Combinator constructors use Transformations or Measurements to produce a new Transformation or Measurement.
Two of the most essential constructors are the “chainers” that chain transformations with transformations, and transformations with measurements. Chainers are used to incrementally piece Transformations or Measurements together that represent longer computational pipelines.
opendp.combinators.make_chain_tt() constructor creates a new Transformation by combining an inner and an outer Transformation.
The resulting Transformation contains a function that sequentially executes the function of the constituent Transformations.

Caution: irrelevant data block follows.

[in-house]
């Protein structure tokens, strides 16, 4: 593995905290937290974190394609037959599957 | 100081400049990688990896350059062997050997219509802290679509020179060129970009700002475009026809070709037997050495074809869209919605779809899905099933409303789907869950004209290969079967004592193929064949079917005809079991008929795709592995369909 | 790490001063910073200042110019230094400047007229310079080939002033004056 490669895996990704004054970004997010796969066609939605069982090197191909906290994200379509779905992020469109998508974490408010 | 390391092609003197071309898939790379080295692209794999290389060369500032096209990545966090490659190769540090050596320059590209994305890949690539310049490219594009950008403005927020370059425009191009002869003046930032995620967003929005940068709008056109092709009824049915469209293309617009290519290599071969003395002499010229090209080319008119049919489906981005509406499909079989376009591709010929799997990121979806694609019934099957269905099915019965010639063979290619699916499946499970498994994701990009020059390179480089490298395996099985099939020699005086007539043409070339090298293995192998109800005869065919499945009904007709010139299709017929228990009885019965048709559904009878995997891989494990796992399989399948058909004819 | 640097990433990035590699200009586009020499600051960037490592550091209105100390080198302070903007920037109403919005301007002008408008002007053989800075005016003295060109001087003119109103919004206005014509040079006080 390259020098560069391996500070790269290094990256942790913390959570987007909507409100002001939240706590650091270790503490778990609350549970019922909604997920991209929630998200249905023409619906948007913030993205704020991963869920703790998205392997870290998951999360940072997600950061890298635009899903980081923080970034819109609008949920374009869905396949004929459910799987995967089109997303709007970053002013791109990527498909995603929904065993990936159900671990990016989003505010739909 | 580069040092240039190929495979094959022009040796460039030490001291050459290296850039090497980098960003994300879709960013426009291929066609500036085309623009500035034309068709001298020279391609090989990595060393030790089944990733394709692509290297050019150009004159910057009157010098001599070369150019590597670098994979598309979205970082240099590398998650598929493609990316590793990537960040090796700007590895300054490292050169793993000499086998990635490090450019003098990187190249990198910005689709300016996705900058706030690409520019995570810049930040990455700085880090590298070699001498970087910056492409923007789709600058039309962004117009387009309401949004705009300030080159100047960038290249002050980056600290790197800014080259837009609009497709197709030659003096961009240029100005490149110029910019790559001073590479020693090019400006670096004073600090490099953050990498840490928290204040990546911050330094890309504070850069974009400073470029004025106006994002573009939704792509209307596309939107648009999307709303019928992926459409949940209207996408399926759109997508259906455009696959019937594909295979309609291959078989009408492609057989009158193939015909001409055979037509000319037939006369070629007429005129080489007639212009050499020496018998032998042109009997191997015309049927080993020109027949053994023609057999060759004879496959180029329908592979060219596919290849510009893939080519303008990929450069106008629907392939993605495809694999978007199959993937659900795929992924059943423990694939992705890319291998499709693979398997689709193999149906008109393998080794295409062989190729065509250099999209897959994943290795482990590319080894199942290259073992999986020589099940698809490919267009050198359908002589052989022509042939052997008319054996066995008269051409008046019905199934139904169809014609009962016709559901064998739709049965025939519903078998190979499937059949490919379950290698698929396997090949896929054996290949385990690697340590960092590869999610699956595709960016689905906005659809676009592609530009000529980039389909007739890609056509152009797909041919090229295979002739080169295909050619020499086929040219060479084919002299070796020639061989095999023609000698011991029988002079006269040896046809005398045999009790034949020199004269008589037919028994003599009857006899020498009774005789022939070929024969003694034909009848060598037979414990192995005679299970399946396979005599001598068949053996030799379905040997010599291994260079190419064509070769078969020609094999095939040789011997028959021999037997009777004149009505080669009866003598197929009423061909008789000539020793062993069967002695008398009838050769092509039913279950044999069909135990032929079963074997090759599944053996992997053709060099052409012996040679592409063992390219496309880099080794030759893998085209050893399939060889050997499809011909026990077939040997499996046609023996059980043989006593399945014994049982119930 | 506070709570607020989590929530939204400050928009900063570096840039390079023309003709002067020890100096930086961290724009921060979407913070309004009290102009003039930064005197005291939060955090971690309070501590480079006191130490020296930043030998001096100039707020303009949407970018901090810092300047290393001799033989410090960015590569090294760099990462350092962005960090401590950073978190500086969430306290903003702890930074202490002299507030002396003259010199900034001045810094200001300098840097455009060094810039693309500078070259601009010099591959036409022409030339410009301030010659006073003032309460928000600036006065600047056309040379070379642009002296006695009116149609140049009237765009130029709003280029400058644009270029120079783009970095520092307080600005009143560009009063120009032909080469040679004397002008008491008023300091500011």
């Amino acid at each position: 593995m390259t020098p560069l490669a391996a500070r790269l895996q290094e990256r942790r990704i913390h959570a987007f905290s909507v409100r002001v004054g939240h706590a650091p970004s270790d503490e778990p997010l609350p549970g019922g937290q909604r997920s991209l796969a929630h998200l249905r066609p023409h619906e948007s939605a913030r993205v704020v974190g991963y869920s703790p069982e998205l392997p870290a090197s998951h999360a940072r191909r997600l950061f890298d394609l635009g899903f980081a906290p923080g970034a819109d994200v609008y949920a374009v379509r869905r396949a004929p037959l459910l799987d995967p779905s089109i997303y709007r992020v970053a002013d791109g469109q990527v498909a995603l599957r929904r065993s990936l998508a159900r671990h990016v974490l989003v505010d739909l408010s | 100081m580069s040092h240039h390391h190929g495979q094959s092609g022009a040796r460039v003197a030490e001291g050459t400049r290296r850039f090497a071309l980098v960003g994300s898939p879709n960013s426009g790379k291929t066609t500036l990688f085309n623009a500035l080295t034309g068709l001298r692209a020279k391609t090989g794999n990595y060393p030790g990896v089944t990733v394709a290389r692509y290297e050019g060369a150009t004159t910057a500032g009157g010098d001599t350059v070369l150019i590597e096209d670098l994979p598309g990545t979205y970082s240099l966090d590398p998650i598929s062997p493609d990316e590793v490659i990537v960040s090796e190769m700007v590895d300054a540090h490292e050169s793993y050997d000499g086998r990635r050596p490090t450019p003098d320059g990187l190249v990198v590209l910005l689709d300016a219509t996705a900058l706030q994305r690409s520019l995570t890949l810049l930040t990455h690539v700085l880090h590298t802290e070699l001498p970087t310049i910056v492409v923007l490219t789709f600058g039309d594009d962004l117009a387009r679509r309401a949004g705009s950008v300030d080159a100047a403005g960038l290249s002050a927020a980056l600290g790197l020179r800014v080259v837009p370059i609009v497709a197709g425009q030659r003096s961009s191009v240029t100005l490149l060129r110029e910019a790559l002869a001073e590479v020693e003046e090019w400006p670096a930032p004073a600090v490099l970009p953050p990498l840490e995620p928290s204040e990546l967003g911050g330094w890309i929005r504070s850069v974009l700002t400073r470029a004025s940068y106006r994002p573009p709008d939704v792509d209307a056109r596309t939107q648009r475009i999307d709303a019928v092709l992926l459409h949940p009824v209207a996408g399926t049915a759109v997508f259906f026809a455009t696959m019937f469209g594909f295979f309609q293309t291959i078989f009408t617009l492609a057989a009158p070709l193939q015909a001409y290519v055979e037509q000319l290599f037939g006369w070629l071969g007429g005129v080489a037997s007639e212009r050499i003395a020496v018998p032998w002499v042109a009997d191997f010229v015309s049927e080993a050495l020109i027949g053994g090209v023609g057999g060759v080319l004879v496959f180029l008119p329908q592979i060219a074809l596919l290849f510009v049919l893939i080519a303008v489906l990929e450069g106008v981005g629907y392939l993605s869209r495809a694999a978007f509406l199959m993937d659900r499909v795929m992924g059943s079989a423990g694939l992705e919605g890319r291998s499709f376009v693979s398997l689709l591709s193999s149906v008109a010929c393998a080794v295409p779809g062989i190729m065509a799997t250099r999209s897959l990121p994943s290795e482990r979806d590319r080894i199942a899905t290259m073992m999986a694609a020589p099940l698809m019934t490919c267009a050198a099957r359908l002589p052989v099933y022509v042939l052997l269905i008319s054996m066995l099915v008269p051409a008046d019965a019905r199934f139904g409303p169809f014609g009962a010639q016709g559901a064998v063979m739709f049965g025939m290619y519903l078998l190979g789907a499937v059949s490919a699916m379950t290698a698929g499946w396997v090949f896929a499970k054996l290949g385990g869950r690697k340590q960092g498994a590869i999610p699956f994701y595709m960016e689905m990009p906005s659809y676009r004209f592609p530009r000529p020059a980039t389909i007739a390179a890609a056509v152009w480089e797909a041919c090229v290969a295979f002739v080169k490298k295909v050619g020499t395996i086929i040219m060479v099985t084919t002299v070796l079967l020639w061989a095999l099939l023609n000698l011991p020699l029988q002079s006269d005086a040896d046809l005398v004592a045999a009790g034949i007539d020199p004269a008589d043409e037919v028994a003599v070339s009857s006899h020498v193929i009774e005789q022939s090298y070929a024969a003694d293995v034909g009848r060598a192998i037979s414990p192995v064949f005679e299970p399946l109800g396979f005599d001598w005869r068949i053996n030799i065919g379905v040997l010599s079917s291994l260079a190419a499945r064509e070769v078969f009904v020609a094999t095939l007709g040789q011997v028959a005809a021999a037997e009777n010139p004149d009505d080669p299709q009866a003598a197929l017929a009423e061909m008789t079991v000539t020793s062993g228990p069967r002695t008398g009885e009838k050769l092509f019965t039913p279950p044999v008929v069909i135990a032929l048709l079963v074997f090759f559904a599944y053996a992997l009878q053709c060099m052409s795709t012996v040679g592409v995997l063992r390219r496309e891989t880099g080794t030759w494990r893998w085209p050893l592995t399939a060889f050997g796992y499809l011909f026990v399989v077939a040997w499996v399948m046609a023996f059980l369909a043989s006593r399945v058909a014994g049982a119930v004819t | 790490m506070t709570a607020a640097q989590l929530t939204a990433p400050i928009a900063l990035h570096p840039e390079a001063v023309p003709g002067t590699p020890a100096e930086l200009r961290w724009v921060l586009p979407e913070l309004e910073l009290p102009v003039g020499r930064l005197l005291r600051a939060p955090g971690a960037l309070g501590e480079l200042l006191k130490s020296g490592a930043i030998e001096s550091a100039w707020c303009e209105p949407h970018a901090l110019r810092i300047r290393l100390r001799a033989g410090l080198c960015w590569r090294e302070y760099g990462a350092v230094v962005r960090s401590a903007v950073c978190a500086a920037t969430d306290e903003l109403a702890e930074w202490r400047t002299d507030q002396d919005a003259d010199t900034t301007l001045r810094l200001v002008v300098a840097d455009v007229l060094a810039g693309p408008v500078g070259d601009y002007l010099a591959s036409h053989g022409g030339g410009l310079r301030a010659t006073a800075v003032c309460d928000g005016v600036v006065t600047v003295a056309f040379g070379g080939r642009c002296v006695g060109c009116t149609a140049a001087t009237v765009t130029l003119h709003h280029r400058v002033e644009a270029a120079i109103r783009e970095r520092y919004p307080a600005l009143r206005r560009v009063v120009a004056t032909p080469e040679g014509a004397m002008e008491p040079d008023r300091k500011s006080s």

It also contains a privacy map that takes an input distance bound on the inner Transformation and emits an output distance bound on the outer transformation.
opendp.combinators.make_chain_mt() constructor similarly creates a new Measurement by combining an inner Transformation with an outer Measurement.
Notice that there is no
make_chain_mm for chaining measurements together!
Any computation beyond a measurement is postprocessing and need not be governed by relations.
Postprocessing functionality is provided by the
opendp.combinators.make_chain_tm() constructor that allows transformations to be chained onto a Measurement.
Since the outer Transformation is postprocessing, the metrics and stability map of the outer Transformation are ignored.
In this case, it is only necessary for the domains to conform.
In the following example we chain